This post covers how to move SYSVOL to a new disk. It’s a little tricky because of the junction points and it is definately worth trying in a lab environment first to get comfortable. You should also engage Microsoft support during the process if that is an option for you.


Quickly confirm AD replication is ok.

This might seem counterintuitive because SYSVOL uses DFSR which is separate to general AD replication, but a large amount of the configuration information required by SYSVOL is being read from AD by the DFSR service.

repadmin /replsummary /bysrc /bydest > repsum.txt

We should also do a system state backup of the domain controller we are working with as well as the file system of the SYSVOL tree. For example, C:\Windows\SYSVOL on a default install.


In this example we will move SYSVOL from the default C:\Windows\SYSVOL to a new disk at the location E:\SYSVOL.

1 - Stop the service.

Stop-Service -Name DFSR

2 - Copy the SYSVOL folder from the source to the target.

cp -path C:\Windows\Sysvol -Destination E:\sysvol -Recurse

3 - Update the value of SYSVOL under HKEY_LOCAL_MACHINE\SYSTEM\CurrentControlSet\Services\Netlogon\Parameters in the registry so that it uses the new path.

4 - Do the same for the msDFSR-RootPath and msDFSR-StagingPath using ADSI edit.

The values are in the domain partition on the SYSVOL subscription object for the domain controller you are working on. For example, the test domain in this example is, and we are working on the domain controller - DC-SYDNEY-2. The object we will modify the attributes on is:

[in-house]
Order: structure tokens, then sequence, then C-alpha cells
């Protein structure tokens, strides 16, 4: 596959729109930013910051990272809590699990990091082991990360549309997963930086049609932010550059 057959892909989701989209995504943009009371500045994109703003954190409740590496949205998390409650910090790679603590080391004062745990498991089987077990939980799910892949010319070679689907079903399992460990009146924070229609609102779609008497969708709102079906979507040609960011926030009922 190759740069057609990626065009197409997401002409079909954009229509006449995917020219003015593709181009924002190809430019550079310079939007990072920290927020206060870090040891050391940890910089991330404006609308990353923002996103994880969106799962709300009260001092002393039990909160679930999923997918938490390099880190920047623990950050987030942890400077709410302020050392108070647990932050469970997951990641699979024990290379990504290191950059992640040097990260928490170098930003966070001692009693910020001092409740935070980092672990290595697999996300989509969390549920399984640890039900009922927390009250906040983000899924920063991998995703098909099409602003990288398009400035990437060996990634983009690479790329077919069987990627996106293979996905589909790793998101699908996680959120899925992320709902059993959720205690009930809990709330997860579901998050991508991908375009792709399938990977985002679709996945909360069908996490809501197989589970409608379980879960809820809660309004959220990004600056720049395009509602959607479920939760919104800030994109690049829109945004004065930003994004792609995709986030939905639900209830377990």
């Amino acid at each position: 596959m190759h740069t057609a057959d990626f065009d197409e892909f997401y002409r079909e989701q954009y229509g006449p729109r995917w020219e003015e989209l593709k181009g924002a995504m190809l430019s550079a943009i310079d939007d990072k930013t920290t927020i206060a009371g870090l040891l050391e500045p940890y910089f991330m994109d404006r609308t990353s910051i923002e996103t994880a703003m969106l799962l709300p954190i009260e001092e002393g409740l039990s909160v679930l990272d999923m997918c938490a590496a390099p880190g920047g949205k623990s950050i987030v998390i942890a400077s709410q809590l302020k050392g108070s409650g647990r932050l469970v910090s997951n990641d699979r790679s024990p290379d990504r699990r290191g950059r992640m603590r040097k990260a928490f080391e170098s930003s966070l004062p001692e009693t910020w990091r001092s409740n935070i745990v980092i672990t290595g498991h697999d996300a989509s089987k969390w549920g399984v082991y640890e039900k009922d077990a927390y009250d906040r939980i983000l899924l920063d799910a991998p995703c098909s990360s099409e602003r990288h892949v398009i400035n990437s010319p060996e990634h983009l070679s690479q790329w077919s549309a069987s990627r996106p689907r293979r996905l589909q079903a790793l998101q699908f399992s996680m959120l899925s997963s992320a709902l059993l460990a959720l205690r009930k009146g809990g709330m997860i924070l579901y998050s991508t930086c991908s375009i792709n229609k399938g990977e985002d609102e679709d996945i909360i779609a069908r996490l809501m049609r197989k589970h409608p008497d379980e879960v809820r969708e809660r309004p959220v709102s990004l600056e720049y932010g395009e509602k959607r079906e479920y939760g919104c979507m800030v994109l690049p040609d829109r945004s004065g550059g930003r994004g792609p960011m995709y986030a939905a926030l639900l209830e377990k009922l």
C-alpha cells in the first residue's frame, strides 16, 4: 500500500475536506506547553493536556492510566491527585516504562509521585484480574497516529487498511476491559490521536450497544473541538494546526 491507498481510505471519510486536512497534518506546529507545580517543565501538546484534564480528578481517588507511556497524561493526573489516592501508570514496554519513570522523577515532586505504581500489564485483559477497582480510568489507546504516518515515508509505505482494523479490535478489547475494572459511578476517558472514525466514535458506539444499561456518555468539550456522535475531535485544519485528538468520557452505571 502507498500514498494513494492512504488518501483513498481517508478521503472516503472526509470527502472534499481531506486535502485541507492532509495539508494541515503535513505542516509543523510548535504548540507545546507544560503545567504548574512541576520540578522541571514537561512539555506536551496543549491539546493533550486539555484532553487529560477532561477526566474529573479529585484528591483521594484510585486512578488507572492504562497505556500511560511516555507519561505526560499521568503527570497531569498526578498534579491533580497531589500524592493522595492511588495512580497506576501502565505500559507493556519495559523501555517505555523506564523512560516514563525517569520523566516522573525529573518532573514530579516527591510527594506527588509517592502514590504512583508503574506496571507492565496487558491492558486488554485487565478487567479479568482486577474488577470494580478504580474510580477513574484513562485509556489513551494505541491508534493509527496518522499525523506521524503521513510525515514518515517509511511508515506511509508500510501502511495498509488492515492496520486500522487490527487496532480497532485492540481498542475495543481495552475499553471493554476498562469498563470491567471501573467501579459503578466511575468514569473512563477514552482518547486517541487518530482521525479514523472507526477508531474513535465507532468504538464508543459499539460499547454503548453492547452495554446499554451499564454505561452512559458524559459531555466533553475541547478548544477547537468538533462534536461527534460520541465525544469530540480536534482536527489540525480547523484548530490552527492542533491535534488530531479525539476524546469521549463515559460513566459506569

CN=SYSVOL Subscription,CN=Domain System Volume,CN=DFSR-LocalSettings,CN=DC-SYDNEY-2,OU=Domain Controllers,DC=contoso,DC=com

DFSR Paths

5 - We need to remove the old junction points used by the DFSR service. If you’d first like to inspect the junction points that exist, use:

Get-ChildItem -Attributes ReparsePoint | Select-Object FullName, Target

Then, we can delete the two old junction points:

rmdir e:\sysvol\staging areas\

rmdir e:\sysvol\sysvol\

Bfore you move on, make sure the directories with the name of your domain no longer exist in your new location. For example, e:\sysvol\sysvol\ should not exist because it was just a junction point to the real data, when you copied it it became just a standard folder. If you dont follow this step you’ll get an error that a directory with the same name as the junction point you are going to create in the next step.

6 - To recreate the junction points we navigate to the appropriate directories. (from e:\Sysvol\staging areas) mklink /J e:\Sysvol\staging\domain (from e:\Sysvol\sysvol) mklink /J e:\Sysvol\domain

7 - Restart the services: Start-Service Netlogon Start-Service DFSR

There are multiple ways you can test that the change has been successful. A quick and simple approach is to create a canary file in the SYSVOL folders and ensure it is replicated to all domain controllers.

A better approach though, is to use the built in ‘DFS Management” tools and run a health check.

Should you encounter any errors, be sure to start with the “DFS Replication” Event log under “Applications and Services Logs”.

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Chad Duffey



Chad Duffey

Blue Team -> Exploit Development & things in-between

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